Daily Market Update – March 17, 2016 (Close)




Daily Market Update – March 17, 2016 (Close)

Yesterday the focus was much more on the FOMC and Chairman Yellen.

The take home message was that the economy wasn’t growing as fast as had been hoped and the world’s economies are even worse.

As a result, the FOMC believes that it will have fewer interest rate increases in 2016 than it had planned.

Somehow, that’s good news.

I understand why it may offer some more time for people to get cheap money to play with, but the increases that the FOMC had in mind weren’t going to leave money more expensive for those borrowing, in any real terms.

Instead, a less than optimistic picture was painted, but traders liked it.

This morning, as it all sank in, stock futures had been all over the place.

They were moderately higher and then equally moderately lower, both bordering on triple digits.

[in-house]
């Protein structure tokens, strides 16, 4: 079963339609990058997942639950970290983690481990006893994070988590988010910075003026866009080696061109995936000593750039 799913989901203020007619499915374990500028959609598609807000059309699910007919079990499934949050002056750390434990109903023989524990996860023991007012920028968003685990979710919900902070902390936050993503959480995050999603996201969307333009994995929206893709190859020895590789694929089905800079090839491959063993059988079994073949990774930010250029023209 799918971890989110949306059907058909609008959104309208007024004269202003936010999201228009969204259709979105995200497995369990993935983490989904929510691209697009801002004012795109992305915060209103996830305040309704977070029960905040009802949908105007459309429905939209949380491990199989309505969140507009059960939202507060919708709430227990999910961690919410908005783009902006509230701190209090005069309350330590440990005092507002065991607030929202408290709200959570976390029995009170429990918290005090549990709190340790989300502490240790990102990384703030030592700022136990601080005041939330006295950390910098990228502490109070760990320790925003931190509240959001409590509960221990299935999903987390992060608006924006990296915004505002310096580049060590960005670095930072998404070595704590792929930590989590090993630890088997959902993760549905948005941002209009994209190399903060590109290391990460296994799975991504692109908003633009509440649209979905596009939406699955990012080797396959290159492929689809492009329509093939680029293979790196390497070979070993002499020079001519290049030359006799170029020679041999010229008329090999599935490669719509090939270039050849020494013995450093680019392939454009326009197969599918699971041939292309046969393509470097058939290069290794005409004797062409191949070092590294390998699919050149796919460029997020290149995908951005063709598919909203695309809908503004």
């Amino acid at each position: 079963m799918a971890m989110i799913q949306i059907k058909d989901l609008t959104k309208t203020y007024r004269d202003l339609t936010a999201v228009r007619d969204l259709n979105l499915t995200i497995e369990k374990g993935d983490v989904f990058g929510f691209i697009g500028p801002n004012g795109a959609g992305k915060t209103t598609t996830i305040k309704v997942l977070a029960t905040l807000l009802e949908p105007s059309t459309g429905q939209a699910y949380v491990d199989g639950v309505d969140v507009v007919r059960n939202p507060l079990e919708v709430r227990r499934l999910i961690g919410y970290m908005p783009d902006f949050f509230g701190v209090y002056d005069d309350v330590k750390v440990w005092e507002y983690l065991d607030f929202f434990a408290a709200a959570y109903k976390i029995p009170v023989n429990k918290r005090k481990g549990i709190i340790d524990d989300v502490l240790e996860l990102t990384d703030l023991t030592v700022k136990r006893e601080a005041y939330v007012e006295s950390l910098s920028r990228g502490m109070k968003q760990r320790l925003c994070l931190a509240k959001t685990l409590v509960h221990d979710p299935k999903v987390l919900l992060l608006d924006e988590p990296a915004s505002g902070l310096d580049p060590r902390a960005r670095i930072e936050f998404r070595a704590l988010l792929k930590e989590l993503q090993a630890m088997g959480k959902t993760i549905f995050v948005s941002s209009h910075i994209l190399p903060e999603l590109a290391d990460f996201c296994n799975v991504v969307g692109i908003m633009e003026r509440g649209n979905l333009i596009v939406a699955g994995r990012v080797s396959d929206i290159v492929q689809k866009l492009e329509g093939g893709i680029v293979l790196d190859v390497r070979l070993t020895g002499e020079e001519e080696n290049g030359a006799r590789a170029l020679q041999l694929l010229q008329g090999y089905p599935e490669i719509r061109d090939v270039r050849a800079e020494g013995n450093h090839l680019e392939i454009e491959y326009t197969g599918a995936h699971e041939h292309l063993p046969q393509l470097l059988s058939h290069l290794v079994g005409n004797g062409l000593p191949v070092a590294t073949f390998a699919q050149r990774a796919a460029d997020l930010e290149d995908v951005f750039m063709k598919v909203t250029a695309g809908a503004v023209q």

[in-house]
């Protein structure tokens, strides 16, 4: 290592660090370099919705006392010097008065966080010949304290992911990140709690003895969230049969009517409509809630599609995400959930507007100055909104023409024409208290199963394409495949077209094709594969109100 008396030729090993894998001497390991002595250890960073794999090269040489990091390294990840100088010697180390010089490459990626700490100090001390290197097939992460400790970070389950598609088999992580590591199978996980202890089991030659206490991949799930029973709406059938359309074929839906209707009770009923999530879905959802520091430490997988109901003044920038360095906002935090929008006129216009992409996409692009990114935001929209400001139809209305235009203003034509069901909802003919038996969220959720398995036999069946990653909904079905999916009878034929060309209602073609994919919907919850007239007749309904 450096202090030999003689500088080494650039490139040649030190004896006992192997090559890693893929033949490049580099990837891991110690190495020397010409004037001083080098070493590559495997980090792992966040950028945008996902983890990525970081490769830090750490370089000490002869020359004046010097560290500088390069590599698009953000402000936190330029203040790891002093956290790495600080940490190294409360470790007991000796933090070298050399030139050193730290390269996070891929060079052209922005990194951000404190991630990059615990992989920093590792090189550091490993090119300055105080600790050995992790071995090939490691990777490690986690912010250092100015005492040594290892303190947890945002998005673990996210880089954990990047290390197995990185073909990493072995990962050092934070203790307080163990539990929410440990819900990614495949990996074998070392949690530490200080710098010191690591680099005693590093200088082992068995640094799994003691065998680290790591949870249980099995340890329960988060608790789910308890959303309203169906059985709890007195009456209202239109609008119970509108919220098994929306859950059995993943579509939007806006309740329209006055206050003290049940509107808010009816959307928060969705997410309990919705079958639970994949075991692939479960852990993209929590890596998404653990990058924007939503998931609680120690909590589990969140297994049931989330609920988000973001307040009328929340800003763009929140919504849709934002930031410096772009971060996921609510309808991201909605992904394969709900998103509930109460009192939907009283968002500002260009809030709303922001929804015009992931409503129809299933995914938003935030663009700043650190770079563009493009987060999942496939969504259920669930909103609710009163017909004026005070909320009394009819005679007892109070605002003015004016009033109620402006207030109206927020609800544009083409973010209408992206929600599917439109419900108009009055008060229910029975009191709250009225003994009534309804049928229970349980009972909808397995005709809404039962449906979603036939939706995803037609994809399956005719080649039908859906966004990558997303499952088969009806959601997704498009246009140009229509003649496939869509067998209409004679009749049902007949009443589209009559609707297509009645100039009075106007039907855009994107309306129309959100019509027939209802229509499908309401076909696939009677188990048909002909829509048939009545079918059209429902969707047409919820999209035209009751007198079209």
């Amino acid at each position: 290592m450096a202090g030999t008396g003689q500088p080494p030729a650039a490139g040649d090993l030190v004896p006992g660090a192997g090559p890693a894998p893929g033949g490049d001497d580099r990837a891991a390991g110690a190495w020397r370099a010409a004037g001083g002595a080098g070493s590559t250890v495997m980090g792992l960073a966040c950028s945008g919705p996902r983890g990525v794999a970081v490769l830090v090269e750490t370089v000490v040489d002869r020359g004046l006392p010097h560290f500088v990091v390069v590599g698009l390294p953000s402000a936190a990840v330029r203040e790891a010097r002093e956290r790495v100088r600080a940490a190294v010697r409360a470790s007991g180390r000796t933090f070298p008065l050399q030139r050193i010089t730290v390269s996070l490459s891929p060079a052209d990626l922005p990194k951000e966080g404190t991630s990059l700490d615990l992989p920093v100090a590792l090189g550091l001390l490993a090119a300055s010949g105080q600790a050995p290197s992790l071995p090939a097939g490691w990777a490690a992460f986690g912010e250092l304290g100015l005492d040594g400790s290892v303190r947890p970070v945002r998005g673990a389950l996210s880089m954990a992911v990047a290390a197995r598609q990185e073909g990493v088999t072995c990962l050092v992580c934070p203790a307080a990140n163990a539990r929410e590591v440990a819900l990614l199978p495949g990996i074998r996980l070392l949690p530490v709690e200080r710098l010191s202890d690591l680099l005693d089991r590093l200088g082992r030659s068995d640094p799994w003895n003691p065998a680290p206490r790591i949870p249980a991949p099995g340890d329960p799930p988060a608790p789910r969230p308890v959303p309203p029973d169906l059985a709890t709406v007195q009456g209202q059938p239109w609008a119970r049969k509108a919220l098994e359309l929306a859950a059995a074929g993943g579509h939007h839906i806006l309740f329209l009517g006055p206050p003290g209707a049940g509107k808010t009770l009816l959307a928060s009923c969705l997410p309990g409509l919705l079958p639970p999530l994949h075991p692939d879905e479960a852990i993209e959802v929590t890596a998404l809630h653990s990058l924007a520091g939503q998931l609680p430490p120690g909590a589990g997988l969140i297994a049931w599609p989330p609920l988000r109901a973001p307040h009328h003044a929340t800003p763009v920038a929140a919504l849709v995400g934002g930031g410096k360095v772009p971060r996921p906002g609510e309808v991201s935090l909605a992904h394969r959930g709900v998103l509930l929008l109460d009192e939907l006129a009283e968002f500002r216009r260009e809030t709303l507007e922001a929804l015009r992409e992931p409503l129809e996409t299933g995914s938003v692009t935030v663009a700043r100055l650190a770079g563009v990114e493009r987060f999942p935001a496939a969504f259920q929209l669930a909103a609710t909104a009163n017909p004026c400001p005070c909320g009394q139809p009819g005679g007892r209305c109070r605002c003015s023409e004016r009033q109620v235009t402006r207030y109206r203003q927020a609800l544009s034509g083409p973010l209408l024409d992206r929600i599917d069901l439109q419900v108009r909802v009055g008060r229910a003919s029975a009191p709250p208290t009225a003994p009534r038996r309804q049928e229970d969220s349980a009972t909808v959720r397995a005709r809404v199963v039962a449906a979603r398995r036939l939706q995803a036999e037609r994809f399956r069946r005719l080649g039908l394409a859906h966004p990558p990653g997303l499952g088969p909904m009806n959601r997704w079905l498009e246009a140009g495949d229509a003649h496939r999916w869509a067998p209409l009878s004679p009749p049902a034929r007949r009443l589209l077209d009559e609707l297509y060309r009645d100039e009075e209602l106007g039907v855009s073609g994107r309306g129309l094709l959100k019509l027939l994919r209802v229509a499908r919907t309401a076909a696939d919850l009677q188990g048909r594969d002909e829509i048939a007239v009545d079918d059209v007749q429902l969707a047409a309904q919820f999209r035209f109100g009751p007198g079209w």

In the meantime, stocks looked as if they might spend another day diverging from oil, which was again moderately higher.

Sooner or later I expected that had to happen, but as long as oil is going higher, I’d have liked to have seen some delay in everyone coming to their senses.

Based on the futures inability to get on a single frame of mind, I thought that today may very well be a day of confusion as various sides try to figure out whether yesterday’s FOMC news was good or bad.

Still, with yesterday’s close, the DJIA was at its highest for 2016, so it’s as if the first 6 weeks of trading never even happened.

It’s as if 2016 hasn’t even happened yet.

Ultimately, it seems that stocks decided to rejoin with oil and yesterday’s FOMC decision and rationale for the decision was still being embraced.

Although the market closed beneath its high for the day, the S&P 500 is now just very slightly in the red for the year as the DJIA is in the black.

Who would have thought?

Based on the number of trades that I’ve made in the first 10 weeks of 2016, you would be excused for believing 2016 had never even started yet.

Hopefully, that will change before the next interest rate hike.